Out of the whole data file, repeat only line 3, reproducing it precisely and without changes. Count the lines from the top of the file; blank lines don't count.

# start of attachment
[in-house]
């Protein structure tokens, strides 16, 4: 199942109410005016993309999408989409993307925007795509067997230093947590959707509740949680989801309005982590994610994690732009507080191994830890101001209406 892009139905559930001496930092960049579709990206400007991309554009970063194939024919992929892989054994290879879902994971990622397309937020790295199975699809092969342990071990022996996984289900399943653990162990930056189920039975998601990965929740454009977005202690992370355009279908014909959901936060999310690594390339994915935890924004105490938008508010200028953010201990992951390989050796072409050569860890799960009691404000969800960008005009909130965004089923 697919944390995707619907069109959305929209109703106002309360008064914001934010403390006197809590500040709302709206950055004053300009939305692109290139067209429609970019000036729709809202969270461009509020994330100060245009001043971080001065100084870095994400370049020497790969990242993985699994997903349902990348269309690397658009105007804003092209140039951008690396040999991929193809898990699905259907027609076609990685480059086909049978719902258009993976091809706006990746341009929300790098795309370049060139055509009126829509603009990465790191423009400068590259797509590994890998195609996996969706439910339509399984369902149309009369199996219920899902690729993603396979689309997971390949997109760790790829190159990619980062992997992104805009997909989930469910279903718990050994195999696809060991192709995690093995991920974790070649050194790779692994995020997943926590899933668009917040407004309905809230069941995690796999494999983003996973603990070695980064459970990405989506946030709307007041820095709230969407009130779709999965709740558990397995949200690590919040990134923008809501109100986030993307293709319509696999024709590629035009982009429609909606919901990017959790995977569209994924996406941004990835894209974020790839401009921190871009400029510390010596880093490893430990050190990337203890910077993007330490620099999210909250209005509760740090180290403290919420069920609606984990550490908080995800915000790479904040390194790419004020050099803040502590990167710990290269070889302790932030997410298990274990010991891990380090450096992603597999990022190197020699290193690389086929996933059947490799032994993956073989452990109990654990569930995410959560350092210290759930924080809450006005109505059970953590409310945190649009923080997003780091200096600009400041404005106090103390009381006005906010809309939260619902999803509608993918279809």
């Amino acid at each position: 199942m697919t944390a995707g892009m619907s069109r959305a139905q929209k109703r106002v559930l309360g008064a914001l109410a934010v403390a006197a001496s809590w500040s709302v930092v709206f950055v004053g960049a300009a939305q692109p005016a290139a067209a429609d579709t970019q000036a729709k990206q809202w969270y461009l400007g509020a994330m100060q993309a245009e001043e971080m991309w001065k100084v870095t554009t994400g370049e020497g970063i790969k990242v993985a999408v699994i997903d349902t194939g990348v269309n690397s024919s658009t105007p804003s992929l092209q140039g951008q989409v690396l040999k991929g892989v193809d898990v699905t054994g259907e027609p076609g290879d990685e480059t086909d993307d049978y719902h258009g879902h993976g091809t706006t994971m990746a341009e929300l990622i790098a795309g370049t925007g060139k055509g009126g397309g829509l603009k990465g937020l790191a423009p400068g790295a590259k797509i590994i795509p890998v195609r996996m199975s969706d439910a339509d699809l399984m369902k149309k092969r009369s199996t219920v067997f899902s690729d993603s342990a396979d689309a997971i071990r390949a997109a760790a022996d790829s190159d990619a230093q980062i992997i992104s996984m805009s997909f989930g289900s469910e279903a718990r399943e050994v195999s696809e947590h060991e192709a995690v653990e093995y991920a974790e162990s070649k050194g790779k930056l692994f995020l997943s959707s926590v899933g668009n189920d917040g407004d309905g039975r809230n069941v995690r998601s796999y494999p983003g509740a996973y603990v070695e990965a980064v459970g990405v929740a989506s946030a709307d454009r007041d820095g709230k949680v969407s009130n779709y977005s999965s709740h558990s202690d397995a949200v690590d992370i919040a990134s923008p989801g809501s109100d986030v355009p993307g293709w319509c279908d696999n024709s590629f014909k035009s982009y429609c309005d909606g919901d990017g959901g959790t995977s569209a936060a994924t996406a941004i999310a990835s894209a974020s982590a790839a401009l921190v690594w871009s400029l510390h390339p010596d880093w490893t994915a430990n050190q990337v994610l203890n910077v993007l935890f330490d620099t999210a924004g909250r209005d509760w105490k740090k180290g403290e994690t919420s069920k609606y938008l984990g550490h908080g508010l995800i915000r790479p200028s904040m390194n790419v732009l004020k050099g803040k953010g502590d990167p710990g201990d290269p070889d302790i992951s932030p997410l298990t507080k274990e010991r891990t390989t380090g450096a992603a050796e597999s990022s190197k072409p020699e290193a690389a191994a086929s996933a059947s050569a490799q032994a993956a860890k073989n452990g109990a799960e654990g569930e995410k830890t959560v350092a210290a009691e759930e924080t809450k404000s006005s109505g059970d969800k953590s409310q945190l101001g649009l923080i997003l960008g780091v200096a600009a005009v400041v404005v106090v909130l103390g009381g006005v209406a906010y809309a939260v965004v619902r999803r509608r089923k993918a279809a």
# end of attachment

């Amino acid at each position: 199942m697919t944390a995707g892009m619907s069109r959305a139905q929209k109703r106002v559930l309360g008064a914001l109410a934010v403390a006197a001496s809590w500040s709302v930092v709206f950055v004053g960049a300009a939305q692109p005016a290139a067209a429609d579709t970019q000036a729709k990206q809202w969270y461009l400007g509020a994330m100060q993309a245009e001043e971080m991309w001065k100084v870095t554009t994400g370049e020497g970063i790969k990242v993985a999408v699994i997903d349902t194939g990348v269309n690397s024919s658009t105007p804003s992929l092209q140039g951008q989409v690396l040999k991929g892989v193809d898990v699905t054994g259907e027609p076609g290879d990685e480059t086909d993307d049978y719902h258009g879902h993976g091809t706006t994971m990746a341009e929300l990622i790098a795309g370049t925007g060139k055509g009126g397309g829509l603009k990465g937020l790191a423009p400068g790295a590259k797509i590994i795509p890998v195609r996996m199975s969706d439910a339509d699809l399984m369902k149309k092969r009369s199996t219920v067997f899902s690729d993603s342990a396979d689309a997971i071990r390949a997109a760790a022996d790829s190159d990619a230093q980062i992997i992104s996984m805009s997909f989930g289900s469910e279903a718990r399943e050994v195999s696809e947590h060991e192709a995690v653990e093995y991920a974790e162990s070649k050194g790779k930056l692994f995020l997943s959707s926590v899933g668009n189920d917040g407004d309905g039975r809230n069941v995690r998601s796999y494999p983003g509740a996973y603990v070695e990965a980064v459970g990405v929740a989506s946030a709307d454009r007041d820095g709230k949680v969407s009130n779709y977005s999965s709740h558990s202690d397995a949200v690590d992370i919040a990134s923008p989801g809501s109100d986030v355009p993307g293709w319509c279908d696999n024709s590629f014909k035009s982009y429609c309005d909606g919901d990017g959901g959790t995977s569209a936060a994924t996406a941004i999310a990835s894209a974020s982590a790839a401009l921190v690594w871009s400029l510390h390339p010596d880093w490893t994915a430990n050190q990337v994610l203890n910077v993007l935890f330490d620099t999210a924004g909250r209005d509760w105490k740090k180290g403290e994690t919420s069920k609606y938008l984990g550490h908080g508010l995800i915000r790479p200028s904040m390194n790419v732009l004020k050099g803040k953010g502590d990167p710990g201990d290269p070889d302790i992951s932030p997410l298990t507080k274990e010991r891990t390989t380090g450096a992603a050796e597999s990022s190197k072409p020699e290193a690389a191994a086929s996933a059947s050569a490799q032994a993956a860890k073989n452990g109990a799960e654990g569930e995410k830890t959560v350092a210290a009691e759930e924080t809450k404000s006005s109505g059970d969800k953590s409310q945190l101001g649009l923080i997003l960008g780091v200096a600009a005009v400041v404005v106090v909130l103390g009381g006005v209406a906010y809309a939260v965004v619902r999803r509608r089923k993918a279809a």